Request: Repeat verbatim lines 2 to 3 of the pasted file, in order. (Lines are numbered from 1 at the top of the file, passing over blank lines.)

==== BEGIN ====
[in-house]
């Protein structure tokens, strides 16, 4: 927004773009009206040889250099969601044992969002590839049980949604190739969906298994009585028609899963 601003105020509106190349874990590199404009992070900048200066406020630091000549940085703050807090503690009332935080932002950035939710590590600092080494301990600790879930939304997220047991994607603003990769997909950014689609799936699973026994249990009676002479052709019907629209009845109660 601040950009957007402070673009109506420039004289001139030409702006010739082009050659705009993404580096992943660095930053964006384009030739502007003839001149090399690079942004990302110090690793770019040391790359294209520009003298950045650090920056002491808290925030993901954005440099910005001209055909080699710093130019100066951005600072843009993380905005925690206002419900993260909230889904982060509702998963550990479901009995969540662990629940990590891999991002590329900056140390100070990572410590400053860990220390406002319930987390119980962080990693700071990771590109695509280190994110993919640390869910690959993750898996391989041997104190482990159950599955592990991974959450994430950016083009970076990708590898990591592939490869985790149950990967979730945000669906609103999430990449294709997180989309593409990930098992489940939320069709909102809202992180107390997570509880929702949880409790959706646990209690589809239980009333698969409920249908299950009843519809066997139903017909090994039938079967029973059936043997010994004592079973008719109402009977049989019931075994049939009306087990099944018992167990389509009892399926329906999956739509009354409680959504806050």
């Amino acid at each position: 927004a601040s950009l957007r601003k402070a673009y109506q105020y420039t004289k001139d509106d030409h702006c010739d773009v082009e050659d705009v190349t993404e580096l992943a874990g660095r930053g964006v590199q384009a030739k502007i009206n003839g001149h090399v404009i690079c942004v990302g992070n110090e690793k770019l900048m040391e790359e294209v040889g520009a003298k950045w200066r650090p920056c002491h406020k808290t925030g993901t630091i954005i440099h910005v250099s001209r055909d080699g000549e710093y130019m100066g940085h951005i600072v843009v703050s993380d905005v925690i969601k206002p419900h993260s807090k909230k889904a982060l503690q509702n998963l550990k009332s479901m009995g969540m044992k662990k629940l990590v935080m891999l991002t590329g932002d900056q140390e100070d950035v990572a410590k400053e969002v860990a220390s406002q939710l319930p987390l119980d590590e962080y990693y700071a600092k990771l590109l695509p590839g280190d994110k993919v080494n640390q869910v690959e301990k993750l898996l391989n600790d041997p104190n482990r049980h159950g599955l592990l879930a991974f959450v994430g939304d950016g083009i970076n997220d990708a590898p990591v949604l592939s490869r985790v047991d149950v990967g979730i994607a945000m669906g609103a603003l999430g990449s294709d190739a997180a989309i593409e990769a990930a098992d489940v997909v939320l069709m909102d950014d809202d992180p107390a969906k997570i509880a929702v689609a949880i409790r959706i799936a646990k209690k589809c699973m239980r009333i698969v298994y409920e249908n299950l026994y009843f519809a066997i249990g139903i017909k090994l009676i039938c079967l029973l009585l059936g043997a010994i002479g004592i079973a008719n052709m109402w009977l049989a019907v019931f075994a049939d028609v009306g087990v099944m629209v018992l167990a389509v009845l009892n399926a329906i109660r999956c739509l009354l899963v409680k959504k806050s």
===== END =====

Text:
């Protein structure tokens, strides 16, 4: 927004773009009206040889250099969601044992969002590839049980949604190739969906298994009585028609899963 601003105020509106190349874990590199404009992070900048200066406020630091000549940085703050807090503690009332935080932002950035939710590590600092080494301990600790879930939304997220047991994607603003990769997909950014689609799936699973026994249990009676002479052709019907629209009845109660 601040950009957007402070673009109506420039004289001139030409702006010739082009050659705009993404580096992943660095930053964006384009030739502007003839001149090399690079942004990302110090690793770019040391790359294209520009003298950045650090920056002491808290925030993901954005440099910005001209055909080699710093130019100066951005600072843009993380905005925690206002419900993260909230889904982060509702998963550990479901009995969540662990629940990590891999991002590329900056140390100070990572410590400053860990220390406002319930987390119980962080990693700071990771590109695509280190994110993919640390869910690959993750898996391989041997104190482990159950599955592990991974959450994430950016083009970076990708590898990591592939490869985790149950990967979730945000669906609103999430990449294709997180989309593409990930098992489940939320069709909102809202992180107390997570509880929702949880409790959706646990209690589809239980009333698969409920249908299950009843519809066997139903017909090994039938079967029973059936043997010994004592079973008719109402009977049989019931075994049939009306087990099944018992167990389509009892399926329906999956739509009354409680959504806050």
């Amino acid at each position: 927004a601040s950009l957007r601003k402070a673009y109506q105020y420039t004289k001139d509106d030409h702006c010739d773009v082009e050659d705009v190349t993404e580096l992943a874990g660095r930053g964006v590199q384009a030739k502007i009206n003839g001149h090399v404009i690079c942004v990302g992070n110090e690793k770019l900048m040391e790359e294209v040889g520009a003298k950045w200066r650090p920056c002491h406020k808290t925030g993901t630091i954005i440099h910005v250099s001209r055909d080699g000549e710093y130019m100066g940085h951005i600072v843009v703050s993380d905005v925690i969601k206002p419900h993260s807090k909230k889904a982060l503690q509702n998963l550990k009332s479901m009995g969540m044992k662990k629940l990590v935080m891999l991002t590329g932002d900056q140390e100070d950035v990572a410590k400053e969002v860990a220390s406002q939710l319930p987390l119980d590590e962080y990693y700071a600092k990771l590109l695509p590839g280190d994110k993919v080494n640390q869910v690959e301990k993750l898996l391989n600790d041997p104190n482990r049980h159950g599955l592990l879930a991974f959450v994430g939304d950016g083009i970076n997220d990708a590898p990591v949604l592939s490869r985790v047991d149950v990967g979730i994607a945000m669906g609103a603003l999430g990449s294709d190739a997180a989309i593409e990769a990930a098992d489940v997909v939320l069709m909102d950014d809202d992180p107390a969906k997570i509880a929702v689609a949880i409790r959706i799936a646990k209690k589809c699973m239980r009333i698969v298994y409920e249908n299950l026994y009843f519809a066997i249990g139903i017909k090994l009676i039938c079967l029973l009585l059936g043997a010994i002479g004592i079973a008719n052709m109402w009977l049989a019907v019931f075994a049939d028609v009306g087990v099944m629209v018992l167990a389509v009845l009892n399926a329906i109660r999956c739509l009354l899963v409680k959504k806050s």